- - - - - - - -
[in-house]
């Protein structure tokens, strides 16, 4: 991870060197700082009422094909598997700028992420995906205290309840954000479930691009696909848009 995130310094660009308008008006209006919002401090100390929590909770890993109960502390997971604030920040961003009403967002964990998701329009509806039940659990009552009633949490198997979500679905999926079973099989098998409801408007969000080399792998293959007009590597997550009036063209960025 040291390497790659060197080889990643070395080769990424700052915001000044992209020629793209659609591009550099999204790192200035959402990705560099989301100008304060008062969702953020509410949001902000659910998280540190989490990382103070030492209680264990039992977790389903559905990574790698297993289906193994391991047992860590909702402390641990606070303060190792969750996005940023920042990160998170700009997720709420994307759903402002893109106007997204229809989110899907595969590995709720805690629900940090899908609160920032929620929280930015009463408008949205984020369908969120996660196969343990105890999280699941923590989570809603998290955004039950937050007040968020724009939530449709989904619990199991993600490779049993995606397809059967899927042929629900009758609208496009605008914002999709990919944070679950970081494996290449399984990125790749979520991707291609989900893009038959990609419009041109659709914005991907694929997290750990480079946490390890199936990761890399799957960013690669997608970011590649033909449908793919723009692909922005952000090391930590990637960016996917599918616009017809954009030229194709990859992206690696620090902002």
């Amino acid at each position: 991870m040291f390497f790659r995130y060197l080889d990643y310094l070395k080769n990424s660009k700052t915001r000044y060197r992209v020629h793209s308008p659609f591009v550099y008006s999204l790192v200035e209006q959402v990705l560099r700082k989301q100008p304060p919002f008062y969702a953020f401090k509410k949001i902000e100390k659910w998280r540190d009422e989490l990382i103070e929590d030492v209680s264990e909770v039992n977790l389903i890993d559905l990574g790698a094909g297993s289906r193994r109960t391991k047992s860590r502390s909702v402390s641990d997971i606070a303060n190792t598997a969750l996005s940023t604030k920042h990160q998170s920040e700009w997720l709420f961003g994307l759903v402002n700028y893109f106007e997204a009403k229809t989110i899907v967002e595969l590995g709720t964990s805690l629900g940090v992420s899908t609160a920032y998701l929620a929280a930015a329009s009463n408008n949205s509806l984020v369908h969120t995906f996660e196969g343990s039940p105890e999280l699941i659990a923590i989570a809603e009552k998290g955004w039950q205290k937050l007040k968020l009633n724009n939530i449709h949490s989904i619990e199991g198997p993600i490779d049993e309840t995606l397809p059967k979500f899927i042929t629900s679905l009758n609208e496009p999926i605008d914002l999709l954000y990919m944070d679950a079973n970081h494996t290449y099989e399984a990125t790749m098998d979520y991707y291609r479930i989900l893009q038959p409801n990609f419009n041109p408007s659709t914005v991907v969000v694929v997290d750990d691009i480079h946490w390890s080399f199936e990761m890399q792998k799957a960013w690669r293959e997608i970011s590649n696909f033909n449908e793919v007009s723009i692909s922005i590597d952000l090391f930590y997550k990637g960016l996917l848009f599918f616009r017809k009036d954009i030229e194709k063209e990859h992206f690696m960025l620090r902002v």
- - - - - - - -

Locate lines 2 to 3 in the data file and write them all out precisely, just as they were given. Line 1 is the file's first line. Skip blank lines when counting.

């Protein structure tokens, strides 16, 4: 991870060197700082009422094909598997700028992420995906205290309840954000479930691009696909848009 995130310094660009308008008006209006919002401090100390929590909770890993109960502390997971604030920040961003009403967002964990998701329009509806039940659990009552009633949490198997979500679905999926079973099989098998409801408007969000080399792998293959007009590597997550009036063209960025 040291390497790659060197080889990643070395080769990424700052915001000044992209020629793209659609591009550099999204790192200035959402990705560099989301100008304060008062969702953020509410949001902000659910998280540190989490990382103070030492209680264990039992977790389903559905990574790698297993289906193994391991047992860590909702402390641990606070303060190792969750996005940023920042990160998170700009997720709420994307759903402002893109106007997204229809989110899907595969590995709720805690629900940090899908609160920032929620929280930015009463408008949205984020369908969120996660196969343990105890999280699941923590989570809603998290955004039950937050007040968020724009939530449709989904619990199991993600490779049993995606397809059967899927042929629900009758609208496009605008914002999709990919944070679950970081494996290449399984990125790749979520991707291609989900893009038959990609419009041109659709914005991907694929997290750990480079946490390890199936990761890399799957960013690669997608970011590649033909449908793919723009692909922005952000090391930590990637960016996917599918616009017809954009030229194709990859992206690696620090902002």
């Amino acid at each position: 991870m040291f390497f790659r995130y060197l080889d990643y310094l070395k080769n990424s660009k700052t915001r000044y060197r992209v020629h793209s308008p659609f591009v550099y008006s999204l790192v200035e209006q959402v990705l560099r700082k989301q100008p304060p919002f008062y969702a953020f401090k509410k949001i902000e100390k659910w998280r540190d009422e989490l990382i103070e929590d030492v209680s264990e909770v039992n977790l389903i890993d559905l990574g790698a094909g297993s289906r193994r109960t391991k047992s860590r502390s909702v402390s641990d997971i606070a303060n190792t598997a969750l996005s940023t604030k920042h990160q998170s920040e700009w997720l709420f961003g994307l759903v402002n700028y893109f106007e997204a009403k229809t989110i899907v967002e595969l590995g709720t964990s805690l629900g940090v992420s899908t609160a920032y998701l929620a929280a930015a329009s009463n408008n949205s509806l984020v369908h969120t995906f996660e196969g343990s039940p105890e999280l699941i659990a923590i989570a809603e009552k998290g955004w039950q205290k937050l007040k968020l009633n724009n939530i449709h949490s989904i619990e199991g198997p993600i490779d049993e309840t995606l397809p059967k979500f899927i042929t629900s679905l009758n609208e496009p999926i605008d914002l999709l954000y990919m944070d679950a079973n970081h494996t290449y099989e399984a990125t790749m098998d979520y991707y291609r479930i989900l893009q038959p409801n990609f419009n041109p408007s659709t914005v991907v969000v694929v997290d750990d691009i480079h946490w390890s080399f199936e990761m890399q792998k799957a960013w690669r293959e997608i970011s590649n696909f033909n449908e793919v007009s723009i692909s922005i590597d952000l090391f930590y997550k990637g960016l996917l848009f599918f616009r017809k009036d954009i030229e194709k063209e990859h992206f690696m960025l620090r902002v």